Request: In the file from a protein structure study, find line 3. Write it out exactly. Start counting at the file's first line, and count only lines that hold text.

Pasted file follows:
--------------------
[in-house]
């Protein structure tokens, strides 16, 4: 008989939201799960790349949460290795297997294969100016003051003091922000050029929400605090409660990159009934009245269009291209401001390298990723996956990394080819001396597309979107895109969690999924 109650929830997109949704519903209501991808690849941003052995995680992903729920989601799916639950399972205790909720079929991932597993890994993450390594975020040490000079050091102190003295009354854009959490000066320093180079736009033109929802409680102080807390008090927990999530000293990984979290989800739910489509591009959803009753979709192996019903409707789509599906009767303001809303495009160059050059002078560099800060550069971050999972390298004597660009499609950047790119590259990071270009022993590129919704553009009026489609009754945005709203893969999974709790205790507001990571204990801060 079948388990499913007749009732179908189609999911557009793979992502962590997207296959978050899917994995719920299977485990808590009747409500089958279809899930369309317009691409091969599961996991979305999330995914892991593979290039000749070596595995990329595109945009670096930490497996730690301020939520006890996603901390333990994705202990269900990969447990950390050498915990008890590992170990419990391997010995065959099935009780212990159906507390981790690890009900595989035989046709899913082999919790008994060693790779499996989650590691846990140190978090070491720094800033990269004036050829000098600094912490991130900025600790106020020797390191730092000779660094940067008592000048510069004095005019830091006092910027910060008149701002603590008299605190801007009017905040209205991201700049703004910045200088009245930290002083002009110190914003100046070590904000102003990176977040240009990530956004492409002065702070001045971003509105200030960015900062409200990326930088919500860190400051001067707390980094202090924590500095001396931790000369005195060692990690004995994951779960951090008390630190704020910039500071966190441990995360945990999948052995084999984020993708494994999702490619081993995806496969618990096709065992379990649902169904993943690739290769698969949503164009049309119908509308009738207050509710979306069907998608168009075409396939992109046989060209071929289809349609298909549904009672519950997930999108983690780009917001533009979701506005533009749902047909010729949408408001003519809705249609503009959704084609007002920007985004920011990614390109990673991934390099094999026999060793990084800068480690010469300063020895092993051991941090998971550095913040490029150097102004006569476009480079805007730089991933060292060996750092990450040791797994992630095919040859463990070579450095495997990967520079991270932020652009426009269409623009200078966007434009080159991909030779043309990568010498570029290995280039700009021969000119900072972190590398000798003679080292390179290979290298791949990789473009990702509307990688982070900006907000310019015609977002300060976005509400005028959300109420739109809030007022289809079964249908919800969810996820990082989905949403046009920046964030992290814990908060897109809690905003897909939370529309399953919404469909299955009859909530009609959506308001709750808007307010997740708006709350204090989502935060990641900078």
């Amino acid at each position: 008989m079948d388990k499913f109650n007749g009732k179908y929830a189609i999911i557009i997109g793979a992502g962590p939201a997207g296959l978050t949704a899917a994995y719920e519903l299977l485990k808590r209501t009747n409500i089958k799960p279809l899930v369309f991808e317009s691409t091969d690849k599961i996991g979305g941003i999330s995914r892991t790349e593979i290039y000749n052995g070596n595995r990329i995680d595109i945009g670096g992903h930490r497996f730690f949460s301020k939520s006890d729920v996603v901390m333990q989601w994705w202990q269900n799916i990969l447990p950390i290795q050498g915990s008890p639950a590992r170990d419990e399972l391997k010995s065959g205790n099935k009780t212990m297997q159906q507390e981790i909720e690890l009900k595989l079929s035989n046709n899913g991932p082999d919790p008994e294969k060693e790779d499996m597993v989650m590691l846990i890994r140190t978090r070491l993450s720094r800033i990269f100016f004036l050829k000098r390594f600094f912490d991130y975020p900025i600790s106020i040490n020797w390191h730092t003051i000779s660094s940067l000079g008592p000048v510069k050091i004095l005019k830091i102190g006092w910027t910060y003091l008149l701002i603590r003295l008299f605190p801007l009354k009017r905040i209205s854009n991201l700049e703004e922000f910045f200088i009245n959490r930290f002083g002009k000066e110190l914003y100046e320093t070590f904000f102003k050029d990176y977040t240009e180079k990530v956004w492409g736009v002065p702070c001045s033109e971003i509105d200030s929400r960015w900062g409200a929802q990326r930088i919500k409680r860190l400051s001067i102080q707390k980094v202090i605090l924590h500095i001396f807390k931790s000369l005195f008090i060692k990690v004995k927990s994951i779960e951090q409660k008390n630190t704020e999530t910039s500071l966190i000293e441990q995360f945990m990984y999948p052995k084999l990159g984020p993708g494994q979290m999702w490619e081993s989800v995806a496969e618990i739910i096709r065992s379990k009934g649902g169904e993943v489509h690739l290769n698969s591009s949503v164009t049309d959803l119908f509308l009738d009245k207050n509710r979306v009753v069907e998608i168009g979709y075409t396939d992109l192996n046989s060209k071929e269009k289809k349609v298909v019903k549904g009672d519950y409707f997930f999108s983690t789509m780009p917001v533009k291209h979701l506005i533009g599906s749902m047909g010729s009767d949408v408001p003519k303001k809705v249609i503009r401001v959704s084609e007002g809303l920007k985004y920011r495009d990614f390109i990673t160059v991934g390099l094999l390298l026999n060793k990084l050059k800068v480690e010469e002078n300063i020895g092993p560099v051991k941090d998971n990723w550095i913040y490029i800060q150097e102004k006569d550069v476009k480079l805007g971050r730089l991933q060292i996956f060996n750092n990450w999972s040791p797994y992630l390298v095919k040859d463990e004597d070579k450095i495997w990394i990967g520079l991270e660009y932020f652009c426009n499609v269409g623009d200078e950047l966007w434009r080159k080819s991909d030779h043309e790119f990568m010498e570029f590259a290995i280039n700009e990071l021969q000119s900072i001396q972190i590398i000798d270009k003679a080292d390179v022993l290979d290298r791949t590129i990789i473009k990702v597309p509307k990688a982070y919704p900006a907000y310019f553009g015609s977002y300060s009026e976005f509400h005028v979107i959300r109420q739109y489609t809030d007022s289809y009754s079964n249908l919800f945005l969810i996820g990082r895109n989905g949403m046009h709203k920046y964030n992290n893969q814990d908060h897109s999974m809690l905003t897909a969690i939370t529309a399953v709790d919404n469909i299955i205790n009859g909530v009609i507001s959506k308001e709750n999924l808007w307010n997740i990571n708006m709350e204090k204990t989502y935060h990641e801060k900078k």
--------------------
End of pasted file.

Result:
């Amino acid at each position: 008989m079948d388990k499913f109650n007749g009732k179908y929830a189609i999911i557009i997109g793979a992502g962590p939201a997207g296959l978050t949704a899917a994995y719920e519903l299977l485990k808590r209501t009747n409500i089958k799960p279809l899930v369309f991808e317009s691409t091969d690849k599961i996991g979305g941003i999330s995914r892991t790349e593979i290039y000749n052995g070596n595995r990329i995680d595109i945009g670096g992903h930490r497996f730690f949460s301020k939520s006890d729920v996603v901390m333990q989601w994705w202990q269900n799916i990969l447990p950390i290795q050498g915990s008890p639950a590992r170990d419990e399972l391997k010995s065959g205790n099935k009780t212990m297997q159906q507390e981790i909720e690890l009900k595989l079929s035989n046709n899913g991932p082999d919790p008994e294969k060693e790779d499996m597993v989650m590691l846990i890994r140190t978090r070491l993450s720094r800033i990269f100016f004036l050829k000098r390594f600094f912490d991130y975020p900025i600790s106020i040490n020797w390191h730092t003051i000779s660094s940067l000079g008592p000048v510069k050091i004095l005019k830091i102190g006092w910027t910060y003091l008149l701002i603590r003295l008299f605190p801007l009354k009017r905040i209205s854009n991201l700049e703004e922000f910045f200088i009245n959490r930290f002083g002009k000066e110190l914003y100046e320093t070590f904000f102003k050029d990176y977040t240009e180079k990530v956004w492409g736009v002065p702070c001045s033109e971003i509105d200030s929400r960015w900062g409200a929802q990326r930088i919500k409680r860190l400051s001067i102080q707390k980094v202090i605090l924590h500095i001396f807390k931790s000369l005195f008090i060692k990690v004995k927990s994951i779960e951090q409660k008390n630190t704020e999530t910039s500071l966190i000293e441990q995360f945990m990984y999948p052995k084999l990159g984020p993708g494994q979290m999702w490619e081993s989800v995806a496969e618990i739910i096709r065992s379990k009934g649902g169904e993943v489509h690739l290769n698969s591009s949503v164009t049309d959803l119908f509308l009738d009245k207050n509710r979306v009753v069907e998608i168009g979709y075409t396939d992109l192996n046989s060209k071929e269009k289809k349609v298909v019903k549904g009672d519950y409707f997930f999108s983690t789509m780009p917001v533009k291209h979701l506005i533009g599906s749902m047909g010729s009767d949408v408001p003519k303001k809705v249609i503009r401001v959704s084609e007002g809303l920007k985004y920011r495009d990614f390109i990673t160059v991934g390099l094999l390298l026999n060793k990084l050059k800068v480690e010469e002078n300063i020895g092993p560099v051991k941090d998971n990723w550095i913040y490029i800060q150097e102004k006569d550069v476009k480079l805007g971050r730089l991933q060292i996956f060996n750092n990450w999972s040791p797994y992630l390298v095919k040859d463990e004597d070579k450095i495997w990394i990967g520079l991270e660009y932020f652009c426009n499609v269409g623009d200078e950047l966007w434009r080159k080819s991909d030779h043309e790119f990568m010498e570029f590259a290995i280039n700009e990071l021969q000119s900072i001396q972190i590398i000798d270009k003679a080292d390179v022993l290979d290298r791949t590129i990789i473009k990702v597309p509307k990688a982070y919704p900006a907000y310019f553009g015609s977002y300060s009026e976005f509400h005028v979107i959300r109420q739109y489609t809030d007022s289809y009754s079964n249908l919800f945005l969810i996820g990082r895109n989905g949403m046009h709203k920046y964030n992290n893969q814990d908060h897109s999974m809690l905003t897909a969690i939370t529309a399953v709790d919404n469909i299955i205790n009859g909530v009609i507001s959506k308001e709750n999924l808007w307010n997740i990571n708006m709350e204090k204990t989502y935060h990641e801060k900078k």